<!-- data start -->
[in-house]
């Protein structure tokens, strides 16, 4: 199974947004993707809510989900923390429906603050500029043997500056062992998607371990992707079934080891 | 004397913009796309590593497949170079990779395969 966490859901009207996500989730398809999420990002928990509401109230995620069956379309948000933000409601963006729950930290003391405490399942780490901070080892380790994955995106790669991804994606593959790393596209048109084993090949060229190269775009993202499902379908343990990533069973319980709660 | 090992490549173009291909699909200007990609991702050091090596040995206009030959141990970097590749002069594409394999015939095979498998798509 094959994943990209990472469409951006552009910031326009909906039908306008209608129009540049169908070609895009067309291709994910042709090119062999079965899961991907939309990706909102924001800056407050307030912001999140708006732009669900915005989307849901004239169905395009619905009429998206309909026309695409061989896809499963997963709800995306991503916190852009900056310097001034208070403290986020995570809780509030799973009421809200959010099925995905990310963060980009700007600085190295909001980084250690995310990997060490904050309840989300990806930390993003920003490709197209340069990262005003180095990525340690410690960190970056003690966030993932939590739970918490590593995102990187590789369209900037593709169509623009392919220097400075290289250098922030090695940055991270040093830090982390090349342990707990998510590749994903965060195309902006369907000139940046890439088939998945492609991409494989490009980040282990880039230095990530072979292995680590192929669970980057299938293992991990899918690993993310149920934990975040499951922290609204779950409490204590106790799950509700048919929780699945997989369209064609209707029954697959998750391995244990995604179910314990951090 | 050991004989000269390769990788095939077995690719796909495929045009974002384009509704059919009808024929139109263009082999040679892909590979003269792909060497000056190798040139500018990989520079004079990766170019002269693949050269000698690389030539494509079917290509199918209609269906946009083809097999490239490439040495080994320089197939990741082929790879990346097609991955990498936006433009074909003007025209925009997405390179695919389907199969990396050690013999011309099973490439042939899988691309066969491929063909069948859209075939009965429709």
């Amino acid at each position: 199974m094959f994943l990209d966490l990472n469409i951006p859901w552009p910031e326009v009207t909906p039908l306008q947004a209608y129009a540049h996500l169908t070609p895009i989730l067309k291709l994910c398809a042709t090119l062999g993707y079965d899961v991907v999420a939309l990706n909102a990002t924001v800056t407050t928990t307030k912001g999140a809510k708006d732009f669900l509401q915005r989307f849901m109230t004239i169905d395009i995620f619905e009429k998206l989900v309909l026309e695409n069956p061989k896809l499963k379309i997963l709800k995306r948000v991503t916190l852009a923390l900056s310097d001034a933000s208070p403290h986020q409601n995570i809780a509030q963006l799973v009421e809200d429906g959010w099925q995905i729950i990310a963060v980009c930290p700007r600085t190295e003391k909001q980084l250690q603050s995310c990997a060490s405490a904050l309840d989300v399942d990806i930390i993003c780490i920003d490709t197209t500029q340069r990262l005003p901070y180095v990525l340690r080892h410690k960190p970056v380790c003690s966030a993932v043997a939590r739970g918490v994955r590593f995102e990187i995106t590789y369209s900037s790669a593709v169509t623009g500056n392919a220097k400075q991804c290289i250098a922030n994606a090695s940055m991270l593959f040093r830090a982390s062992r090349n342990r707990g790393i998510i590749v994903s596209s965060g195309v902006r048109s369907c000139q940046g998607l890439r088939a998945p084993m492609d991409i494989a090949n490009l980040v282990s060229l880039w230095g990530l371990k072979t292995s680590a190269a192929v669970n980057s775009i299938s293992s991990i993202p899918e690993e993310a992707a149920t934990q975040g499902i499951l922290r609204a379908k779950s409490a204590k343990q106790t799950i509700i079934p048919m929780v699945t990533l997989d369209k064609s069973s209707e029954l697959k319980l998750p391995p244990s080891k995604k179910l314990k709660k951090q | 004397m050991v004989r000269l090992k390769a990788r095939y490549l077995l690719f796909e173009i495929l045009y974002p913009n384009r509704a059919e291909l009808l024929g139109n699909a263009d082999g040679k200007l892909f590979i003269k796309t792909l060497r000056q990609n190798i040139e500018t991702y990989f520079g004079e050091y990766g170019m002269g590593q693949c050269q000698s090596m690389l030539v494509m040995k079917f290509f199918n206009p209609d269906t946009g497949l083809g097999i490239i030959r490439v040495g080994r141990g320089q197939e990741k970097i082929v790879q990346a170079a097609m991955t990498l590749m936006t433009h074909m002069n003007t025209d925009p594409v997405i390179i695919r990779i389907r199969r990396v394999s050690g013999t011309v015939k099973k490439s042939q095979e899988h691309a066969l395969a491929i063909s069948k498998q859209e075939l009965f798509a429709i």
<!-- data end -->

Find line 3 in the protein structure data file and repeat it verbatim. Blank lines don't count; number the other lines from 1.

């Amino acid at each position: 199974m094959f994943l990209d966490l990472n469409i951006p859901w552009p910031e326009v009207t909906p039908l306008q947004a209608y129009a540049h996500l169908t070609p895009i989730l067309k291709l994910c398809a042709t090119l062999g993707y079965d899961v991907v999420a939309l990706n909102a990002t924001v800056t407050t928990t307030k912001g999140a809510k708006d732009f669900l509401q915005r989307f849901m109230t004239i169905d395009i995620f619905e009429k998206l989900v309909l026309e695409n069956p061989k896809l499963k379309i997963l709800k995306r948000v991503t916190l852009a923390l900056s310097d001034a933000s208070p403290h986020q409601n995570i809780a509030q963006l799973v009421e809200d429906g959010w099925q995905i729950i990310a963060v980009c930290p700007r600085t190295e003391k909001q980084l250690q603050s995310c990997a060490s405490a904050l309840d989300v399942d990806i930390i993003c780490i920003d490709t197209t500029q340069r990262l005003p901070y180095v990525l340690r080892h410690k960190p970056v380790c003690s966030a993932v043997a939590r739970g918490v994955r590593f995102e990187i995106t590789y369209s900037s790669a593709v169509t623009g500056n392919a220097k400075q991804c290289i250098a922030n994606a090695s940055m991270l593959f040093r830090a982390s062992r090349n342990r707990g790393i998510i590749v994903s596209s965060g195309v902006r048109s369907c000139q940046g998607l890439r088939a998945p084993m492609d991409i494989a090949n490009l980040v282990s060229l880039w230095g990530l371990k072979t292995s680590a190269a192929v669970n980057s775009i299938s293992s991990i993202p899918e690993e993310a992707a149920t934990q975040g499902i499951l922290r609204a379908k779950s409490a204590k343990q106790t799950i509700i079934p048919m929780v699945t990533l997989d369209k064609s069973s209707e029954l697959k319980l998750p391995p244990s080891k995604k179910l314990k709660k951090q | 004397m050991v004989r000269l090992k390769a990788r095939y490549l077995l690719f796909e173009i495929l045009y974002p913009n384009r509704a059919e291909l009808l024929g139109n699909a263009d082999g040679k200007l892909f590979i003269k796309t792909l060497r000056q990609n190798i040139e500018t991702y990989f520079g004079e050091y990766g170019m002269g590593q693949c050269q000698s090596m690389l030539v494509m040995k079917f290509f199918n206009p209609d269906t946009g497949l083809g097999i490239i030959r490439v040495g080994r141990g320089q197939e990741k970097i082929v790879q990346a170079a097609m991955t990498l590749m936006t433009h074909m002069n003007t025209d925009p594409v997405i390179i695919r990779i389907r199969r990396v394999s050690g013999t011309v015939k099973k490439s042939q095979e899988h691309a066969l395969a491929i063909s069948k498998q859209e075939l009965f798509a429709i």